For me I took my toast to the table, grabbed handfuls of the arugula we had leftover in our fridge, drizzled the top with some extra balsamic vinegar, and then finally took my plate over to the stove to top it all with the hot fragrant mixture. With so many toppings I knew going in that the dish was going to be messy to eat so I attacked it with a fork and steak knife. And boy was it good.

image shows two pieces of rye bread covered in leafy green arugula. You can see the odd dark splash of the balsamic vinegar that was sprinkled over top.
I started out by covering my toast with arugula and drizzling it with a bit of balsamic vinegar.
Image shows the same toast as before although it's now been coated with the white and red baked mixture so you can't see the balsamic and most of the arugula is covered up.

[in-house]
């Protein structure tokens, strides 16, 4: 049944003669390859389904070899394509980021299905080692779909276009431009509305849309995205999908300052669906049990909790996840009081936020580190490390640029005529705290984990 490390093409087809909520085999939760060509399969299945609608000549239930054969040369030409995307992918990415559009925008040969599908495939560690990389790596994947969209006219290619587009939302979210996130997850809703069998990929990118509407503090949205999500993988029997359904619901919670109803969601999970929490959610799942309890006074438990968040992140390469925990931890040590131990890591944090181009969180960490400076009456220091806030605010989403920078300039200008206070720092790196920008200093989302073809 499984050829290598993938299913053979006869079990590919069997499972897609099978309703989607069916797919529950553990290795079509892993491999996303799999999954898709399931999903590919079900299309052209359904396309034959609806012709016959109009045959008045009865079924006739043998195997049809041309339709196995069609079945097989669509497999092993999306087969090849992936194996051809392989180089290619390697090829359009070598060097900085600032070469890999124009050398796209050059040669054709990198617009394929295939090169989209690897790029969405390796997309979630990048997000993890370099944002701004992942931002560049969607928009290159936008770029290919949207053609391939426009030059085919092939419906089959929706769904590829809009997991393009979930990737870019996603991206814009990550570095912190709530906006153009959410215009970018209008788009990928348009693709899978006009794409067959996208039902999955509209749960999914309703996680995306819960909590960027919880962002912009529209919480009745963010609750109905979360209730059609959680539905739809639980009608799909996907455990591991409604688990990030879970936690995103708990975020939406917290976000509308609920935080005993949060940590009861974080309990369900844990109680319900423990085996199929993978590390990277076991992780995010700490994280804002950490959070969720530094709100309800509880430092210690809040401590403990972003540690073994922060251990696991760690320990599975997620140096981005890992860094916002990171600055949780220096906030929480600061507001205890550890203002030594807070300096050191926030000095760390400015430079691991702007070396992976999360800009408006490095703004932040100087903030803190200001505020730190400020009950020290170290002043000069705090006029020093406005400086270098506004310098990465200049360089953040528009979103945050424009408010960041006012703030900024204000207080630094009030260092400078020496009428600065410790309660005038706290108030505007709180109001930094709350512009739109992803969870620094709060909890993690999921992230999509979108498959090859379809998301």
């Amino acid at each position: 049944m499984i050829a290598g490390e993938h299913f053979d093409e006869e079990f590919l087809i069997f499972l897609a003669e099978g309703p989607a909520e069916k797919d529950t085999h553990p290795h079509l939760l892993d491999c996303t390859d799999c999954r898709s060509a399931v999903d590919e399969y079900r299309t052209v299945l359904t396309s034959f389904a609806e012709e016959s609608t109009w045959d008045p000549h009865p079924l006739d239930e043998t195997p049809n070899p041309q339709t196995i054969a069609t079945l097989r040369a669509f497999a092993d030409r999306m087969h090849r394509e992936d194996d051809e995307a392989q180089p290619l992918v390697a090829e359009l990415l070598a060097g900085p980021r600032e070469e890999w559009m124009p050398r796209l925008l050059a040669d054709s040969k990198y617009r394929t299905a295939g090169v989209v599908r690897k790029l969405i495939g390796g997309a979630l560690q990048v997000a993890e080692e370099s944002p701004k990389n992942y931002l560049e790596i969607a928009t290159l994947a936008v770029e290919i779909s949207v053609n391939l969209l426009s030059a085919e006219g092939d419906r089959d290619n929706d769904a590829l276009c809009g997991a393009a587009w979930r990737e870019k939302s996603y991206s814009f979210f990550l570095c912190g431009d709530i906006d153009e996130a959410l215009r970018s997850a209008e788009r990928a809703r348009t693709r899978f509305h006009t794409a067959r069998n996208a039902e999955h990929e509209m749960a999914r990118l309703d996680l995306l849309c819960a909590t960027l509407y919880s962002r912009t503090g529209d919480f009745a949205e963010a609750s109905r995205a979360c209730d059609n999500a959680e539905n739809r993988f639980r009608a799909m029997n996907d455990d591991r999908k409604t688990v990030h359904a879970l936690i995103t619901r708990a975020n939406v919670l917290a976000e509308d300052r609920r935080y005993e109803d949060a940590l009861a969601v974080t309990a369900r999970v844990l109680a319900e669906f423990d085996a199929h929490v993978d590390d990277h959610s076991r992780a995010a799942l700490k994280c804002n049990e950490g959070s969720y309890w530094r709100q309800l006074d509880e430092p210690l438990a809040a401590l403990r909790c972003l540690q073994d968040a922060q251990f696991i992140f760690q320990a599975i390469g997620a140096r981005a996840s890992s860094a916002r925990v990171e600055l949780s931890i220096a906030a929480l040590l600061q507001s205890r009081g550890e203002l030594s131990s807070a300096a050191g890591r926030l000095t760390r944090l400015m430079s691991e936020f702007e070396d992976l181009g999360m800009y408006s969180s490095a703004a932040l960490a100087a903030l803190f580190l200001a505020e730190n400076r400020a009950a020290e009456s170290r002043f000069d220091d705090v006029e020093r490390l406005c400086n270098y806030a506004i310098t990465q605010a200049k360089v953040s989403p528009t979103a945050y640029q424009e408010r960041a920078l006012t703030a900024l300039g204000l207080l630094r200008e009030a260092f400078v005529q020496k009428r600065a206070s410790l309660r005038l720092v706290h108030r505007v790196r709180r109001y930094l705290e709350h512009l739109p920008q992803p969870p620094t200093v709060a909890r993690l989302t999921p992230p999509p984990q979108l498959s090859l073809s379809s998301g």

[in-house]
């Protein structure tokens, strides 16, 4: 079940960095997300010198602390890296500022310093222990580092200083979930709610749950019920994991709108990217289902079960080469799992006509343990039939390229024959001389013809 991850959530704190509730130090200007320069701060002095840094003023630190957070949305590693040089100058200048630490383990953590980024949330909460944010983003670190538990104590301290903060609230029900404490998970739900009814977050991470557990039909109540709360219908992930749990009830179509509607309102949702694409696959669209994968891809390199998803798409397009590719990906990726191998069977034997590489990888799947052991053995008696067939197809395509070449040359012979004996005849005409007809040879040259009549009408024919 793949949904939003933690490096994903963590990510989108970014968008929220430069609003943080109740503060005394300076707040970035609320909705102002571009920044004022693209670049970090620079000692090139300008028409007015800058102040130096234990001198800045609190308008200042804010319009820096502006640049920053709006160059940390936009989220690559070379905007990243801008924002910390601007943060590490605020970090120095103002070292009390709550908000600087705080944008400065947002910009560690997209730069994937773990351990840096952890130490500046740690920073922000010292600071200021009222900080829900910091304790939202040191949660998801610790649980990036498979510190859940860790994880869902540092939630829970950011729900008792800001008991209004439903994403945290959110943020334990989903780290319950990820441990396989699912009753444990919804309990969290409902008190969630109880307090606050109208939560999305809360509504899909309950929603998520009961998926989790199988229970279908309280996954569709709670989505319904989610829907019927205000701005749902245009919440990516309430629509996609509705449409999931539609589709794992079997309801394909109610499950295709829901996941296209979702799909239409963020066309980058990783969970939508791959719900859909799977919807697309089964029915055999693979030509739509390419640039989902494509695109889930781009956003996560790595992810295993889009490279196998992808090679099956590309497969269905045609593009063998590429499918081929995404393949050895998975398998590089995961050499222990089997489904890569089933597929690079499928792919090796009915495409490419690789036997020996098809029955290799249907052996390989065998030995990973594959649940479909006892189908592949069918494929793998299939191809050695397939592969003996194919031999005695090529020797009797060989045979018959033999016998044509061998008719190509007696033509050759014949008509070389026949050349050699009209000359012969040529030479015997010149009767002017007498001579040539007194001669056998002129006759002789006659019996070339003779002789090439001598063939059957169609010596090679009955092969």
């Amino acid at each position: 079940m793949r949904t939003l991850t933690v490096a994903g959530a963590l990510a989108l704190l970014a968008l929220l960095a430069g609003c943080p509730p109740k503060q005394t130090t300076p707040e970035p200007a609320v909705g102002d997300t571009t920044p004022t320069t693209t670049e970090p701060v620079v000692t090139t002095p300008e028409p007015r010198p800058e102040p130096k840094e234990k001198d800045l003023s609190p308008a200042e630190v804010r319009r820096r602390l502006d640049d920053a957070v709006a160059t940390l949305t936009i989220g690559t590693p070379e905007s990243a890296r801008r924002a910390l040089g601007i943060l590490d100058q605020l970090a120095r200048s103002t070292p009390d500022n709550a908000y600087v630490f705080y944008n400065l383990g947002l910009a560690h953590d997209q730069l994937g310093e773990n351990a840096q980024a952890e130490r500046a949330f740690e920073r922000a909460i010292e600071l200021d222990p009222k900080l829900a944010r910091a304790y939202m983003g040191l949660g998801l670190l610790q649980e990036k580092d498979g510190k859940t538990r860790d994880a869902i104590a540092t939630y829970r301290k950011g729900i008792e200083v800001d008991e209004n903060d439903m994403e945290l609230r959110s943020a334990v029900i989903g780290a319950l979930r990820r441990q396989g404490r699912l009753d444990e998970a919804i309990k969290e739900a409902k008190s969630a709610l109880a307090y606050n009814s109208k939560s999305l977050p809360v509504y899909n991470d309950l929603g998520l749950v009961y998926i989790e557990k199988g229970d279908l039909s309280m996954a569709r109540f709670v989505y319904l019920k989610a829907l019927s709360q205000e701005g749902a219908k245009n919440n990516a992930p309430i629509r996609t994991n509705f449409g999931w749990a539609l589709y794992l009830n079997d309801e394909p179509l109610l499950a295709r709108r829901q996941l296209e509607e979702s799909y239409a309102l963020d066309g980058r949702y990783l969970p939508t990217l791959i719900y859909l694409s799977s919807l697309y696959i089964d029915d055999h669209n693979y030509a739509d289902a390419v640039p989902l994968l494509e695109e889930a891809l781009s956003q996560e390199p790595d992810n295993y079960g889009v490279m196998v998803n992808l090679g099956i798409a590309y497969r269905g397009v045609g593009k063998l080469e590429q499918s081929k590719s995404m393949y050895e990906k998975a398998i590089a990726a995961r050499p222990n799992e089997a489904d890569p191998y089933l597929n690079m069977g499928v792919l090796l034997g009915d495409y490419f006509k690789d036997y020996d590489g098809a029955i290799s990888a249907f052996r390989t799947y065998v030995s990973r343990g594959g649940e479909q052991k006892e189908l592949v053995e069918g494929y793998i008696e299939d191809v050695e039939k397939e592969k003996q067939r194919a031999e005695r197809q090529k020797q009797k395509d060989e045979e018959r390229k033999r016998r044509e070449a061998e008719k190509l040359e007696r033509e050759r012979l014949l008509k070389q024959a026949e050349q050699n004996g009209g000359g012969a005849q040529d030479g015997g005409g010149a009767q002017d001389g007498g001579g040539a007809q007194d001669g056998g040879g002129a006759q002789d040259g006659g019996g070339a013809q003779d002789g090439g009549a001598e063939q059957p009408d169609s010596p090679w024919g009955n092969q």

I then spooned the hot mixture over top of everything. It smelled incredible though I paused to snap a quick photo before grabbing my fork and knife and cutting it to pieces.

Matt ended up going for a combination between both the girls and my version. He toasted his bread, topped it with the mixture, sprinkled a bit of arugula, and then added the shredded parmesan cheese on top. He loved my fork and knife idea and had already dug in before I thought to take a photo of his food.

Image shows white bread topped in the red and white mixture with sprinkles of green leaves and white slivers.
Matt topped his white bread with the amazing feta and tomato mixture before sprinkling it with arugula and shredded parmesan cheese.

For my seconds I made a single piece of toast, used the same amount of arugula as before, and then topped it with the mixture. With the toast hidden underneath it ended up looking like a salad so I could see the next time I make this, if I wasn’t feeling the bread option, using more greens and eating it as a salad instead of on toast. I could see using the balsamic vinegar on it’s own as a dressing and maybe add small chunks of mozzarella and/or croutons to it.